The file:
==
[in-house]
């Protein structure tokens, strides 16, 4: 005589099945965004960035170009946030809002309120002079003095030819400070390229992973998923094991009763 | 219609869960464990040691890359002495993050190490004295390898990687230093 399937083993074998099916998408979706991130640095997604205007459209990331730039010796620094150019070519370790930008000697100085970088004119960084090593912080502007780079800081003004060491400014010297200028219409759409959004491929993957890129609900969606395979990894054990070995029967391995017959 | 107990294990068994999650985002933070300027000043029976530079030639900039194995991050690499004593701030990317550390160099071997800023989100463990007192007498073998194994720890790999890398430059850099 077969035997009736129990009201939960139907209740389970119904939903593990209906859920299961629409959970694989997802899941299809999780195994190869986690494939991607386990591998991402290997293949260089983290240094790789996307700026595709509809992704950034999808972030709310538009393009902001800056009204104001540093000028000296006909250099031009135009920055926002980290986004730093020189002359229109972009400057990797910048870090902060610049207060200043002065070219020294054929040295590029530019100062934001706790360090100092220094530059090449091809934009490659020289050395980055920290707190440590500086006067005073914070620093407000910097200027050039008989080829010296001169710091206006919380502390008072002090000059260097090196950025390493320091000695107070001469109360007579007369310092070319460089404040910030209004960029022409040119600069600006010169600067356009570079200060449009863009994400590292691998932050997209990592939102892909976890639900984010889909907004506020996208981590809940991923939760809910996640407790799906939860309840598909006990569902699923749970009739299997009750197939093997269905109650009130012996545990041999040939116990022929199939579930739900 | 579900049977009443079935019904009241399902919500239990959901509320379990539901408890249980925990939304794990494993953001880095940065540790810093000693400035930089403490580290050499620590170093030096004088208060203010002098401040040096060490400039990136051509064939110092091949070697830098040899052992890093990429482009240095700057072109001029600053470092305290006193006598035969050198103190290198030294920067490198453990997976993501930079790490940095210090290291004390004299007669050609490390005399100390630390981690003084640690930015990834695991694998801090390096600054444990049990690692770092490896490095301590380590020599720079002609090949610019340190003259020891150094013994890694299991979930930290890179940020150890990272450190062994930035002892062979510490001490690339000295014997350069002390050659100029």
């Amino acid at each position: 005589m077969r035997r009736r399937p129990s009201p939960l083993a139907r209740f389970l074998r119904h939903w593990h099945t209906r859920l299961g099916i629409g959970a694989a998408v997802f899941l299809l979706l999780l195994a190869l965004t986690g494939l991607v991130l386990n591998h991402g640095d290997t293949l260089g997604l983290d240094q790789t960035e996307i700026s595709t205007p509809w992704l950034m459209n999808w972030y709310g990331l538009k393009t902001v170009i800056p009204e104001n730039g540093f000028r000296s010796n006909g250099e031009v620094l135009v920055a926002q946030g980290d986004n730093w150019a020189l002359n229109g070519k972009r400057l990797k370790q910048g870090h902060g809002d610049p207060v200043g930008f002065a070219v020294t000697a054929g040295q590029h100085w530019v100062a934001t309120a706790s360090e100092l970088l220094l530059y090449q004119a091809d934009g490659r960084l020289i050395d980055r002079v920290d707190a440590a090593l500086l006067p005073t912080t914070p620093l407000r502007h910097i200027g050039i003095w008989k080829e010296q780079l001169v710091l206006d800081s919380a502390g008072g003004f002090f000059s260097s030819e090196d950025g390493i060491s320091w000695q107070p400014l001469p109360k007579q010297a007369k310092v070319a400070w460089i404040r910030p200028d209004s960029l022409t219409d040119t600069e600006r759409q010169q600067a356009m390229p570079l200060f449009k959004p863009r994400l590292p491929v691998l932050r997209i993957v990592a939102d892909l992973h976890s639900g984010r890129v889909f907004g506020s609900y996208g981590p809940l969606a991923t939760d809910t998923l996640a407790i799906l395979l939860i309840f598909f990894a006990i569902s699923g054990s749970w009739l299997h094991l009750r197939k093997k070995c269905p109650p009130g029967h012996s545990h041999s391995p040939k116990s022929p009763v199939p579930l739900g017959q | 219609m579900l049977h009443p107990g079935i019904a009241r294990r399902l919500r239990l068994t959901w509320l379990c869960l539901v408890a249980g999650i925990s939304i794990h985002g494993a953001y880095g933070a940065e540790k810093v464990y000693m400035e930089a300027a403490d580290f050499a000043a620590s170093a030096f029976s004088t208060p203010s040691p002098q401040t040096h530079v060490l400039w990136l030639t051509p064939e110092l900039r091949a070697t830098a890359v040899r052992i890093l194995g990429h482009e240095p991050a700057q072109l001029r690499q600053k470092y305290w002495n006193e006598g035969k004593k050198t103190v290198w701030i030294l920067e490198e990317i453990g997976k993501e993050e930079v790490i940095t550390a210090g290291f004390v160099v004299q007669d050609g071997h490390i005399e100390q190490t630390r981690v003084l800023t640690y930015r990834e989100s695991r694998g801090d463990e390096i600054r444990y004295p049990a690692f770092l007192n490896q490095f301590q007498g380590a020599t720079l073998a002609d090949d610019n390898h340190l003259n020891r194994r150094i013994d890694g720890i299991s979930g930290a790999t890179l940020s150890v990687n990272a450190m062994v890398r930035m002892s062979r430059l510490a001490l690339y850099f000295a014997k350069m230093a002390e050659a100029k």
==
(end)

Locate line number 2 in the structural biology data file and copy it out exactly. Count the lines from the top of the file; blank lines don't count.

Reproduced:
């Protein structure tokens, strides 16, 4: 005589099945965004960035170009946030809002309120002079003095030819400070390229992973998923094991009763 | 219609869960464990040691890359002495993050190490004295390898990687230093 399937083993074998099916998408979706991130640095997604205007459209990331730039010796620094150019070519370790930008000697100085970088004119960084090593912080502007780079800081003004060491400014010297200028219409759409959004491929993957890129609900969606395979990894054990070995029967391995017959 | 107990294990068994999650985002933070300027000043029976530079030639900039194995991050690499004593701030990317550390160099071997800023989100463990007192007498073998194994720890790999890398430059850099 077969035997009736129990009201939960139907209740389970119904939903593990209906859920299961629409959970694989997802899941299809999780195994190869986690494939991607386990591998991402290997293949260089983290240094790789996307700026595709509809992704950034999808972030709310538009393009902001800056009204104001540093000028000296006909250099031009135009920055926002980290986004730093020189002359229109972009400057990797910048870090902060610049207060200043002065070219020294054929040295590029530019100062934001706790360090100092220094530059090449091809934009490659020289050395980055920290707190440590500086006067005073914070620093407000910097200027050039008989080829010296001169710091206006919380502390008072002090000059260097090196950025390493320091000695107070001469109360007579007369310092070319460089404040910030209004960029022409040119600069600006010169600067356009570079200060449009863009994400590292691998932050997209990592939102892909976890639900984010889909907004506020996208981590809940991923939760809910996640407790799906939860309840598909006990569902699923749970009739299997009750197939093997269905109650009130012996545990041999040939116990022929199939579930739900 | 579900049977009443079935019904009241399902919500239990959901509320379990539901408890249980925990939304794990494993953001880095940065540790810093000693400035930089403490580290050499620590170093030096004088208060203010002098401040040096060490400039990136051509064939110092091949070697830098040899052992890093990429482009240095700057072109001029600053470092305290006193006598035969050198103190290198030294920067490198453990997976993501930079790490940095210090290291004390004299007669050609490390005399100390630390981690003084640690930015990834695991694998801090390096600054444990049990690692770092490896490095301590380590020599720079002609090949610019340190003259020891150094013994890694299991979930930290890179940020150890990272450190062994930035002892062979510490001490690339000295014997350069002390050659100029």